Like Never Before (2 Billion Beats mix) - (5:20) 124 BPM
Like Never Before (Ste Spandex live hardware mix) - (5:36) 118 BPM
Like Never Before (Sleazy McQueen mix) - (5:58) 118 BPM
Review: Proviant Audio aka Mathias Stubo touches down on Paper Disco, a subsidiary of Paper Recordings, dedicated to only the funkiest of floor cuts. The original of "Like Never Before" is a vocal-heavy bomb reminiscent of the 70s, with enough soul to set your skates on fire. The 2 Billion Beats remix is a discofied, Pepe Bradock style tune, whilst Ste Spandex deliver a gorgeous live take on the original, with slithering percussion and one mean lean bassline, while Sleazy McQueen provides a shaking, filtered version to add another level of funk. TOP!
Review: Paper Recordings continue to explore their own, unique interpretation of disco in fine style with this newie from Research. "Miss Ya' Is an odd foray into Balearica, when Balearic meant a little bit of everything thrown into the mix. Echoing the eccentric nature of Trevor Horn's best productions, the original mix fuses a slo-mo body music groove with bluesy guitar, laid back drums and blissed out synth washes. Meanwhile on the digital flipside, the GoGo Time mix strips everything back to a sleazy punk funk crawler.
Review: Scott 'Robot 84' Ferguson has previously worked with Yam Who man Andy Williams, but has apparently gone solo on this first single since 2013. Dedicated to the more electronic side of disco - with clear house and Balearic influences, of course - Ferguson drops a trio of floor-friendly gems for Paper Disco. The title track is the real killer, with appealing synth melodies and woozy, near Balearic chords riding a hard-wired, Italo style arpeggio. "Automatic" is a bouncy nu-disco number with clear deep house influences and more analogue-sounding synthesizers, while "Ego" sees him explore the world of classic dub house via ricocheting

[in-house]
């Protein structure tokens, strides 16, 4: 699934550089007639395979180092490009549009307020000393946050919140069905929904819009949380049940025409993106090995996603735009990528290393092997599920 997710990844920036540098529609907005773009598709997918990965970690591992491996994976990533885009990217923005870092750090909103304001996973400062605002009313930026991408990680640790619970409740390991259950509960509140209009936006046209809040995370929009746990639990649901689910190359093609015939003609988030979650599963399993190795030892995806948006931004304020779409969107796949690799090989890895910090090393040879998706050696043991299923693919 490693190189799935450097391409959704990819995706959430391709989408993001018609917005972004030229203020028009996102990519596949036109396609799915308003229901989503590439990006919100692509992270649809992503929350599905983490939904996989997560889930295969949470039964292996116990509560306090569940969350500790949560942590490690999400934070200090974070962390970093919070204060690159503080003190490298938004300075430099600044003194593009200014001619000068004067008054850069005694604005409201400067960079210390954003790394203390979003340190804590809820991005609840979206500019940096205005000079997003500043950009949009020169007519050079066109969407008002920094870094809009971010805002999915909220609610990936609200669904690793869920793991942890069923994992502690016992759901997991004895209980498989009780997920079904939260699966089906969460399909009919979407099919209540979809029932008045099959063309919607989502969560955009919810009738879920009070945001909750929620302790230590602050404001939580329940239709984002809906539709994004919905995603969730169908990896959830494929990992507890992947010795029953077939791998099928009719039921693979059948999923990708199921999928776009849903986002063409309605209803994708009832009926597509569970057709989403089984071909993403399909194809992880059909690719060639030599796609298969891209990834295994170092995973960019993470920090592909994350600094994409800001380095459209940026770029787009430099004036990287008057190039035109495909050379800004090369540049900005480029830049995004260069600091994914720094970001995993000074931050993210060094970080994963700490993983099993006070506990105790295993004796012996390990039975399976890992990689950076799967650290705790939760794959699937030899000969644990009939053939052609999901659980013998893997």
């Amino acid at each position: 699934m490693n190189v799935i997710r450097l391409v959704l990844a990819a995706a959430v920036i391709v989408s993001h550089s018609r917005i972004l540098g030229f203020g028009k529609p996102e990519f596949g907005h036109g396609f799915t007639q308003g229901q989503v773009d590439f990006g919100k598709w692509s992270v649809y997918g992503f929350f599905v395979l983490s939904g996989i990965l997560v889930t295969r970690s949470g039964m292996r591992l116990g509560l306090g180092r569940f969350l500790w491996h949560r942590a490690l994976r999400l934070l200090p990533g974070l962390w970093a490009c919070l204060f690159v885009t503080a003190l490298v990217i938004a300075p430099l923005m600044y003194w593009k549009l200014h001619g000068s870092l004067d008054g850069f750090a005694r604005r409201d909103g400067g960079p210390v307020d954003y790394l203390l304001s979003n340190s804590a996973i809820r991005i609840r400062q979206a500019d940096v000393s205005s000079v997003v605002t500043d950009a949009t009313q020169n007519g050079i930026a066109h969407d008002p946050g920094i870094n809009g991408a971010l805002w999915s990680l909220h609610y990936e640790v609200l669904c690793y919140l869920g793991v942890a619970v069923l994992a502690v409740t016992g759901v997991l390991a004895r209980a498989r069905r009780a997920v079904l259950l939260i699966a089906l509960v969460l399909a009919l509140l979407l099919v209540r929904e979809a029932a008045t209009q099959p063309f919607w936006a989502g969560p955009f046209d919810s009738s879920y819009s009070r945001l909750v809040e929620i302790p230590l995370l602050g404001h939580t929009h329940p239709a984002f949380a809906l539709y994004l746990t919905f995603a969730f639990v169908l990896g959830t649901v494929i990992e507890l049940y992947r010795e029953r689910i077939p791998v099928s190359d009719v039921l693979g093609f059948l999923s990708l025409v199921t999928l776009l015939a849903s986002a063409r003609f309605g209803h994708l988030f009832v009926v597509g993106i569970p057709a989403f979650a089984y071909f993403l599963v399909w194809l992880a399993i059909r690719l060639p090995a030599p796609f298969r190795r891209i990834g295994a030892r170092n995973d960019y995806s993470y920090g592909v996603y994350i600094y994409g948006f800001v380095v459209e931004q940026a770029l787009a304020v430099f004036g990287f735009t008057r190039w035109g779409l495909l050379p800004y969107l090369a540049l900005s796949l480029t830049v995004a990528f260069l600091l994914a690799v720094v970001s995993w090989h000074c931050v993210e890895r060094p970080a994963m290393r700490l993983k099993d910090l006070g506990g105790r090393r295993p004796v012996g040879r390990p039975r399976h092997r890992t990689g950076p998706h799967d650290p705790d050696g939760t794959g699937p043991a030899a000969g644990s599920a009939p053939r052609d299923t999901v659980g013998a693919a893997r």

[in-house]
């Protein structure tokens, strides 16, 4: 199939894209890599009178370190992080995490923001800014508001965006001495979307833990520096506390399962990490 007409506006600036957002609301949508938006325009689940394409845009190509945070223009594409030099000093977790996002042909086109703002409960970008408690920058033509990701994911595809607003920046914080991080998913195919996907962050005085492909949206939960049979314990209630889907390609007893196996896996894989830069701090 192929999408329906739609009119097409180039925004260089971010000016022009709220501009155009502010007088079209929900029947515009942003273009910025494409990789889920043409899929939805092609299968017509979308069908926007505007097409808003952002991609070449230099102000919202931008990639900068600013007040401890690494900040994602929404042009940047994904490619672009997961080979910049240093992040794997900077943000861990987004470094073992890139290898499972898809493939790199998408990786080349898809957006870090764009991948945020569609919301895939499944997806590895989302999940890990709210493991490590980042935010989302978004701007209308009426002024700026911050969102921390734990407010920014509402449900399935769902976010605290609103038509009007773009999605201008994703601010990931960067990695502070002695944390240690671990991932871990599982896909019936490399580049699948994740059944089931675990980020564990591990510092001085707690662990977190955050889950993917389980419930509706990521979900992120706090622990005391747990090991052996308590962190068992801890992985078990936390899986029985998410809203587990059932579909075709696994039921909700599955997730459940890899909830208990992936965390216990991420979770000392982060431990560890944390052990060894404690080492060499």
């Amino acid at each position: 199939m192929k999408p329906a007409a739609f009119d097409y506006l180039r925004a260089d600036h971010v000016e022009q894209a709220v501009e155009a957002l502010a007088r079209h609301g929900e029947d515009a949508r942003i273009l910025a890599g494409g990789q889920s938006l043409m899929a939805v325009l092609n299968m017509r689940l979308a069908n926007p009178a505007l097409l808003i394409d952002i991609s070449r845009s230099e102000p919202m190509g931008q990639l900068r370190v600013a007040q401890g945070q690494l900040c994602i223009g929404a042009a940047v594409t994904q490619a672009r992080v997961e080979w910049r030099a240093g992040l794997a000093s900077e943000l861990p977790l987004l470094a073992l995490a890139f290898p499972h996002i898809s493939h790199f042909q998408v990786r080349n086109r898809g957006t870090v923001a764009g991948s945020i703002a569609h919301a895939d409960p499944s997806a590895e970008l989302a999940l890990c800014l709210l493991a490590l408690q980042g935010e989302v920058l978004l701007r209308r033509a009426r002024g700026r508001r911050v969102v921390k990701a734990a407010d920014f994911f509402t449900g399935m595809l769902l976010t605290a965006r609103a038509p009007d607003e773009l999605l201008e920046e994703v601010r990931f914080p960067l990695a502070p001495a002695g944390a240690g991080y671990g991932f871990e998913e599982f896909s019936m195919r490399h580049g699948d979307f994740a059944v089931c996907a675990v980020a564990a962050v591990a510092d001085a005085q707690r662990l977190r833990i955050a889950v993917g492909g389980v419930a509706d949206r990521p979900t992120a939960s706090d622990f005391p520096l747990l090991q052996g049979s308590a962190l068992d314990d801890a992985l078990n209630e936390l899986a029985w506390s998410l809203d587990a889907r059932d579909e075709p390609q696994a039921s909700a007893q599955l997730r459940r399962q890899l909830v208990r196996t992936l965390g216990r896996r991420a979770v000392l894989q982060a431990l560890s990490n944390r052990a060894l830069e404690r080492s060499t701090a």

Review: London-based Seven People - actually a lone producer, rather than a collective - makes his Paper Disco bow with a solid EP of dancefloor-focused workouts. He begins with "From Sky", a deliciously colourful fusion of addictive Italian house style piano riffs, nu-disco electronics and rubbery electronic beats. Paper's in-house remixer Chris Massey joins forces with Homoelectric's Jamie Bull to deliver a steamy remix that pushes the track further towards rave revivalism territory, cleverly combining Seven People's bold piano riffs with skittish, hardcore-era house breakbeats. Arguably best of all, though, is "Jupiter Box", a slick and funk-fuelled electrofunk workout complete with addictive Clavinet riffs, squiggly synth solos, and Chic style disco guitars.
Review: Fresh from releases on Nang and Chopshop, Gloucestershire-based disco/boogie/deep house fusionists Situation pop up on Paper Disco. "Get A Taxi" is arguably one of their strongest tracks to date; a seductive fusion of bubbling P-funk synth lines, vintage electrofunk swing, smooth disco drums, heady vocals and just a little 21st century deep house flavour. Interestingly, it's this latter element that most of the remixers choose to focus on, with Alkalino, Goshawk and Vampire Disco all delivering nu disco-meets-deep house interpretations. Love Drop do things a little differently, serving up a warm, Balearic-inclined interpretation that doffs a cap towards jazzy, early noughties broken beat.